What if the advent of digital media is all due to the failures of advertising?

August 19, 2011

Could John Wanamaker have been wrong when he lamented that 50 percent of all advertising works, the problem being that advertisers don’t know which half?

But what if in reality, instead of just 50 percent of advertising not working, 100 percent of advertising dollars spent on TV, newspaper, and magazine advertising in the past failed to work in any meaningful way?

If so, that could explain why traditional media have eroded so quickly, being replaced by the direct-response mechanisms inherent in all things digital.

The point crossed my mind recently, after reading “Primetime Propaganda,” by Ben Shapiro. In it, Shapiro made an interesting argument when he dissected the network TV wars of the 1950s and 1960s. At the time, CBS dominated ratings by producing family-oriented shows that audiences loved. To counter CBS’s success, ABC commissioned a study by Dr. Paul Lazarsfeld of Columbia University, who argued that the size of an audience was less important than demographics and the younger the demographic, the better.

The paid research played well at a time when baby boomers were inheriting the earth. ABC went on to win new advertisers with programming such as “The Smothers Brothers” and eventually “Charlie’s Angels,” and “Three’s Company.”

But Shapiro believes that the “younger is better” bias was flawed from the beginning, and that young people do not have more disposable income than their parents. He also argues against the common advertising assumption that advertisers must penetrate young people early to win their brand loyalty. Shapiro thinks young people are less brand loyal over time for any number of reasons.

If this is the case, how could such a flawed model of advertising become so ingrained? Shapiro contends it’s due to the unique relationships large advertising agencies had with their clients in the “Mad Men” era of 1950s and 1960s advertising.

Back then, and still to some extent today, large agencies made big dollars on the 18 percent commissions they received from media for the ads that they placed. Shapiro calls the payment arrangements kickbacks. While you can agree or disagree, getting paid from both clients and vendors seems to pose an ethical quandary, if not conflict of interest.

In the 1950s and 1960s, the conflict forced agencies to do everything in their power to convince their clients to spend millions of dollars on TV, magazines, and newspapers advertising, whether or not it worked or was in their clients’ best interests.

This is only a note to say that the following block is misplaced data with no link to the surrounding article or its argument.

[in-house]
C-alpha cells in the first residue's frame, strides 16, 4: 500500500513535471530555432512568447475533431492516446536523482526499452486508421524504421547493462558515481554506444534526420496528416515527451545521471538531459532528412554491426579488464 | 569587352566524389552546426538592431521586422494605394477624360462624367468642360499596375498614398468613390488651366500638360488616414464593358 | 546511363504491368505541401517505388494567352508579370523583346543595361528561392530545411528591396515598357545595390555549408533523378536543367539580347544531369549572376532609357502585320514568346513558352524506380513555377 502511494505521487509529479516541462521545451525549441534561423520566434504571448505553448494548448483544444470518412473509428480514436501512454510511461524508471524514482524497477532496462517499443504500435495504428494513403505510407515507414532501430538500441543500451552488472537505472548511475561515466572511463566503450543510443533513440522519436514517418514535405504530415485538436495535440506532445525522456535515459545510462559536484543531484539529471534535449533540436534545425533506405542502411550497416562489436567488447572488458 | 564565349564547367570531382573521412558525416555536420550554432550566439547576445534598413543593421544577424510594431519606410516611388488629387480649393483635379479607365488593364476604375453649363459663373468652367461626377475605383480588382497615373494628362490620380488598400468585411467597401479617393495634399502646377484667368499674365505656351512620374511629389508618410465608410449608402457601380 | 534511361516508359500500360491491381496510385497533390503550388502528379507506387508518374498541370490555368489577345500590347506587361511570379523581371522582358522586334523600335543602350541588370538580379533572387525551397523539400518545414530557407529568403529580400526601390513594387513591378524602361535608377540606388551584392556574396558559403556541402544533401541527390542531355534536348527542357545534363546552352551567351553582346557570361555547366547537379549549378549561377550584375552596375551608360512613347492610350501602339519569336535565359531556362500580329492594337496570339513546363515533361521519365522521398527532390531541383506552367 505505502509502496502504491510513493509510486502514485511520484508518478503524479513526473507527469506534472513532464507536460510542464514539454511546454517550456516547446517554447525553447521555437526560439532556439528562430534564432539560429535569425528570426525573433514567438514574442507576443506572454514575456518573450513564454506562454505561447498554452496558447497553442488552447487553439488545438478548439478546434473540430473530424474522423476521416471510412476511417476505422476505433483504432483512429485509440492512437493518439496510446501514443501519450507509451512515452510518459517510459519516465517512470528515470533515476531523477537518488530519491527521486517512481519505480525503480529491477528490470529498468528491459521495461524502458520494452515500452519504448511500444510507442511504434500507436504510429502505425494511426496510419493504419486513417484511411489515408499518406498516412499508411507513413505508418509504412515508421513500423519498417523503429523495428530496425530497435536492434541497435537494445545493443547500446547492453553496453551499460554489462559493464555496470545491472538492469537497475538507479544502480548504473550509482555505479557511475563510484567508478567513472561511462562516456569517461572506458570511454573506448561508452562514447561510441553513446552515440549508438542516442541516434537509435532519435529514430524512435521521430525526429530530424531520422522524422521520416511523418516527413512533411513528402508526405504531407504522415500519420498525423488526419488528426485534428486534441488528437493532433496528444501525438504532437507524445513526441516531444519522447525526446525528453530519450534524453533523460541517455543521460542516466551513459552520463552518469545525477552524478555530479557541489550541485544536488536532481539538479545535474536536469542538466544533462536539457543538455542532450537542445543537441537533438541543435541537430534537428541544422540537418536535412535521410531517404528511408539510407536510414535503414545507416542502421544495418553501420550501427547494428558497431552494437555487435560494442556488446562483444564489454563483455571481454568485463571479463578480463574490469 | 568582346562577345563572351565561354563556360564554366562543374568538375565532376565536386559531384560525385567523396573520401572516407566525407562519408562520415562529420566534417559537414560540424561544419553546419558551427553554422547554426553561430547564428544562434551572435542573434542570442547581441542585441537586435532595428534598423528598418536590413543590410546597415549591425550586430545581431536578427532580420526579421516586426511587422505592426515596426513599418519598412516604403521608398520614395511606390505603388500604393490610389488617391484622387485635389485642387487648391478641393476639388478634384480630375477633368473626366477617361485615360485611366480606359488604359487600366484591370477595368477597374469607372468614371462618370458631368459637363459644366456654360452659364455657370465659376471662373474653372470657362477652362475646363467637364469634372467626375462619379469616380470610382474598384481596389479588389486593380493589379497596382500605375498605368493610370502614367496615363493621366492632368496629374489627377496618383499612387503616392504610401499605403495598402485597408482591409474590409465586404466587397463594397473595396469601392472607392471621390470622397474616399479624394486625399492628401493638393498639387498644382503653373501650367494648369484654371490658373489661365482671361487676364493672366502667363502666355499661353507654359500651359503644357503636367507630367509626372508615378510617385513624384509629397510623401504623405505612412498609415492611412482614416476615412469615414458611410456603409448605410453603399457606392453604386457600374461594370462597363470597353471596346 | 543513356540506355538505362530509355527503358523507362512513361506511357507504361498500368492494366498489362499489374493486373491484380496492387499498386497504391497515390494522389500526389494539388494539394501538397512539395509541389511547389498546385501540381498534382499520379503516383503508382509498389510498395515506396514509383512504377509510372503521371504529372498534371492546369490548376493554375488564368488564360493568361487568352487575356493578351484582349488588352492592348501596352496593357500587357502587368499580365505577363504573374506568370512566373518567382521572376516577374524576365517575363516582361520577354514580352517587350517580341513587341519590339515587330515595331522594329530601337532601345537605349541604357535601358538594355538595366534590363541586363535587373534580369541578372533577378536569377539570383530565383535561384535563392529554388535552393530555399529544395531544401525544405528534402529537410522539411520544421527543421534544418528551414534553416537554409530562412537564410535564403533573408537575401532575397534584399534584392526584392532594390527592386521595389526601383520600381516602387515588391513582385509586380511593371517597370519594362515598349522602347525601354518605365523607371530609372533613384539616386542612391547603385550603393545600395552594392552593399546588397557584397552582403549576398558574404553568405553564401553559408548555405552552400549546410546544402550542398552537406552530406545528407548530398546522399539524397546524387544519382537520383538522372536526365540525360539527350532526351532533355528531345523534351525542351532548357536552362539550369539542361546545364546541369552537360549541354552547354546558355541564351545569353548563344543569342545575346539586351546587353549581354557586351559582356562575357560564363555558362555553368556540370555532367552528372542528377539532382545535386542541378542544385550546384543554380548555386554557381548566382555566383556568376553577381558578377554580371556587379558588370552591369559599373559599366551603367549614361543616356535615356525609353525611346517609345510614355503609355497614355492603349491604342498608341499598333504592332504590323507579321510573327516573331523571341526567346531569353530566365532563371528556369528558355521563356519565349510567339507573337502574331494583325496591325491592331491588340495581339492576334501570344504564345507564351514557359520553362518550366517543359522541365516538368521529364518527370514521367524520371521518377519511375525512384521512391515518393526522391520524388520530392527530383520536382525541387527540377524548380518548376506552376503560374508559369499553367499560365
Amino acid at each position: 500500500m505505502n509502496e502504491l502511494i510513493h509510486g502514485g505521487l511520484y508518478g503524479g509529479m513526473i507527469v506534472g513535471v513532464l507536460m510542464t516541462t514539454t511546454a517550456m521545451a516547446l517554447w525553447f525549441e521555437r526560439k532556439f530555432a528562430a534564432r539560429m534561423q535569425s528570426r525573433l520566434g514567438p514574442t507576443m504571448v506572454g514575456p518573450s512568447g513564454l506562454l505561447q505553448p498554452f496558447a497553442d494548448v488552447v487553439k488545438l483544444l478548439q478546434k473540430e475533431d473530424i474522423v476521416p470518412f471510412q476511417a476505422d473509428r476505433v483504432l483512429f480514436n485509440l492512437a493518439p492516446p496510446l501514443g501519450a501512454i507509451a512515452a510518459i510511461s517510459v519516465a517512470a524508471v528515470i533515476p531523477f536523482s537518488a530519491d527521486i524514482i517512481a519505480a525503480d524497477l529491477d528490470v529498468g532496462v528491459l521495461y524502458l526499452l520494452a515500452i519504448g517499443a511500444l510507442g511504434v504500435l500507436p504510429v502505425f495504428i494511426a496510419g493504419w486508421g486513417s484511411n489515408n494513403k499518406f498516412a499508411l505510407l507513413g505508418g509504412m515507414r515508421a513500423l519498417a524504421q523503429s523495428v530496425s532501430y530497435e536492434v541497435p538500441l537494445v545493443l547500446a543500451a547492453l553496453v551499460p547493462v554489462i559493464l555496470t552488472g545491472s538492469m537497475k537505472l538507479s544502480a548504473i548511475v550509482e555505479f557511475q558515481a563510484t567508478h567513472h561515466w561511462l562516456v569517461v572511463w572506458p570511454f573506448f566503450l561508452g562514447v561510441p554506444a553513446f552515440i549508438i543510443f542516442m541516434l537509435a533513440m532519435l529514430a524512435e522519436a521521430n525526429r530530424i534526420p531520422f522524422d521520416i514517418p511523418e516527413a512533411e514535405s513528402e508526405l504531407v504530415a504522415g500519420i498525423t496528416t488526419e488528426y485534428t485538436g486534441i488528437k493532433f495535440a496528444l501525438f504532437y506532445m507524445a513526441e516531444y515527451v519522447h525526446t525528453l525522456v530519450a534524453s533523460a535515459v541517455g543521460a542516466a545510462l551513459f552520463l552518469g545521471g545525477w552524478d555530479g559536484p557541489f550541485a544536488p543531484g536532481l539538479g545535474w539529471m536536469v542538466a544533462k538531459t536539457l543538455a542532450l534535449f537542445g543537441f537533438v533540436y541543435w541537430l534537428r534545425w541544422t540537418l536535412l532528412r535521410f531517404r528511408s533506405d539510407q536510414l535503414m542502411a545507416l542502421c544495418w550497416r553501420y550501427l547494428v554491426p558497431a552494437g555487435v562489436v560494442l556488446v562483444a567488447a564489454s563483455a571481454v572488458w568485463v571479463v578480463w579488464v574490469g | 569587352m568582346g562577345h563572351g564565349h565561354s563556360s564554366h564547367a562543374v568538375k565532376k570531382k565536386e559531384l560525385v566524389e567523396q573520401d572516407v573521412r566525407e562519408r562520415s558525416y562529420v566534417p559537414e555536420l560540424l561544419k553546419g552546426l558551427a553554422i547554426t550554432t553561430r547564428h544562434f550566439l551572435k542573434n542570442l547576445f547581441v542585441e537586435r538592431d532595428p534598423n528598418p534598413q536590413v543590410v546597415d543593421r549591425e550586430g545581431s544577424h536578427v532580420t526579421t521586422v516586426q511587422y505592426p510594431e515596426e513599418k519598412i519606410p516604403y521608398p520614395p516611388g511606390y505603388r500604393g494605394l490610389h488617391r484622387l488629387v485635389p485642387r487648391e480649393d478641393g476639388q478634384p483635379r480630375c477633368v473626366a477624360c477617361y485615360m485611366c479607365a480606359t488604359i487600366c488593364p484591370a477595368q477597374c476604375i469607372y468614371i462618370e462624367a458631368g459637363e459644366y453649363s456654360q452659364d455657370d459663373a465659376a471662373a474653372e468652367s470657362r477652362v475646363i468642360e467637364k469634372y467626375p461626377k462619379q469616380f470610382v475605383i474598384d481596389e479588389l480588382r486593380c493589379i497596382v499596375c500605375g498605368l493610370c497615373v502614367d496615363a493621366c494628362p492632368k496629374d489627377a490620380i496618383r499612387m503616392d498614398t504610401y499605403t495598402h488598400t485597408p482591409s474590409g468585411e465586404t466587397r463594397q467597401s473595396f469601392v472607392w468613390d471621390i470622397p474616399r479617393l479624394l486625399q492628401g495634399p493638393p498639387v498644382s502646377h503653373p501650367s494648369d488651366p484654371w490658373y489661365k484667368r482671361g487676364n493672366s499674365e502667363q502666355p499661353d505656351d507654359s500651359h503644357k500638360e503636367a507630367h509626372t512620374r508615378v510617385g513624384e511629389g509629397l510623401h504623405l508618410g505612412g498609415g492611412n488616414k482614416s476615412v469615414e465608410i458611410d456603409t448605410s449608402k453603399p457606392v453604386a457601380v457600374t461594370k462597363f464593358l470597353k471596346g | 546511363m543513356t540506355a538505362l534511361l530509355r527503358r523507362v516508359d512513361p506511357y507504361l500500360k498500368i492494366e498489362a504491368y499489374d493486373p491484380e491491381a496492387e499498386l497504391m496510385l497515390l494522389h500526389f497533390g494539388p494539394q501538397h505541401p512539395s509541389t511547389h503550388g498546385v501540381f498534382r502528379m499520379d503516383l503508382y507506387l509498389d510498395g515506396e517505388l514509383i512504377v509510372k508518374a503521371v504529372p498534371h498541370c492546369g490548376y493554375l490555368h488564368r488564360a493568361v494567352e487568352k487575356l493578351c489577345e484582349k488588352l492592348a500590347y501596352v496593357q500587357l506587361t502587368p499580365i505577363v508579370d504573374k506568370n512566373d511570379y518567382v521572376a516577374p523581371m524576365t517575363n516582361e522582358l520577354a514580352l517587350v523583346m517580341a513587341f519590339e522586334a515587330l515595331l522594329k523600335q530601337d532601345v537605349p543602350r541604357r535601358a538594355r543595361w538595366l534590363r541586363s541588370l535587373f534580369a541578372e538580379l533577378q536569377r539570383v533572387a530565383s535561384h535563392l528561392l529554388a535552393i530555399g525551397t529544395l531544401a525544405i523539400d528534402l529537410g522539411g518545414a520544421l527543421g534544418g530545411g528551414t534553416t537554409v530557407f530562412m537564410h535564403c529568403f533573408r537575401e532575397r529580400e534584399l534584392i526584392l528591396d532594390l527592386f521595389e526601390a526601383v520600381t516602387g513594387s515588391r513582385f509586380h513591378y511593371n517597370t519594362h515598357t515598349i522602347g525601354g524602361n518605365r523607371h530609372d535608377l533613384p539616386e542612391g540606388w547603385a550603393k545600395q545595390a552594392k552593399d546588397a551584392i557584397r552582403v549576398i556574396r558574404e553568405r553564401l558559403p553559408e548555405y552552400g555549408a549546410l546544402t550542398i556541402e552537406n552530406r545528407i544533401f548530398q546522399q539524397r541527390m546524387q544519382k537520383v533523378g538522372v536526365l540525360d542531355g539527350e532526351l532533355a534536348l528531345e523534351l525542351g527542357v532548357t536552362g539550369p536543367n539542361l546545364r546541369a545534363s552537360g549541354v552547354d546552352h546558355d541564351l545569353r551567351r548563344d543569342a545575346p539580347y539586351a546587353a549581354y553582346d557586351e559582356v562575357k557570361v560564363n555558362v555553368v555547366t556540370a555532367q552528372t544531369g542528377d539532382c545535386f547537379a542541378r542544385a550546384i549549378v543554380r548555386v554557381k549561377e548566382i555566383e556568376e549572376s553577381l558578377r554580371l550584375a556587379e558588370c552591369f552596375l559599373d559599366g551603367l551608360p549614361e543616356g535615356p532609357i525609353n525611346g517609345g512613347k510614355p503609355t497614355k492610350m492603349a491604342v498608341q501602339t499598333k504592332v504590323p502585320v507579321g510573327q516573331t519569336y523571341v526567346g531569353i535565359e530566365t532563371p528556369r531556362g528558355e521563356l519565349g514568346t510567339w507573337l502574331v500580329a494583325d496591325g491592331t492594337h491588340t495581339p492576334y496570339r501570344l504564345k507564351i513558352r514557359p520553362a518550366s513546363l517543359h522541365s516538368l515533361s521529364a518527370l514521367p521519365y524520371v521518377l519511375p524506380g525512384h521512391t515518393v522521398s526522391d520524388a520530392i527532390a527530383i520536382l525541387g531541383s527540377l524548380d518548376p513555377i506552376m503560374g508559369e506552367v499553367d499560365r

The theory might be far afield. After all, with media limited to three networks and a handful of national newspapers and magazines, the way to reach audiences was through mass media, so it’s logical that agencies pushed their clients in those directions.

Still, I know from my experience that advertisers have long been suspicious of whether the money being spent actually had the desired intent. I can verify this to some extent, borrowing from a long career working in real estate PR.

For years, real estate marketers openly questioned whether full page brand awareness ads in magazines and newspapers had any effect on leasing or sales. Their concerns were soothed by agency talk about the importance of branding and the lack of alternatives in gaining visibility.

Which bring us back to the original thesis. If advertising as we once knew it simply didn’t work for all these generations, then it makes sense why digital media have been able to quickly overtake publishing and network TV, what with digital’s easily quantifiable results and emphasis on impacting buying behavior rather than brand awareness.

It also bodes well for traditional media points, such as The New York Times, which today serves as the seminal point of origination for thoughts and opinions delivered digitally to American consumers every hour of every day of our digital lives. The Times and others enjoy the best of both worlds — world-class content to attract readers as well as digital accountability for advertisers.

Still, the CBS case study, if correct, is an eye opener, and in retrospect, might shed light on the cataclysm media is facing in today’s new digital world order and why change has come so quickly to our industry.

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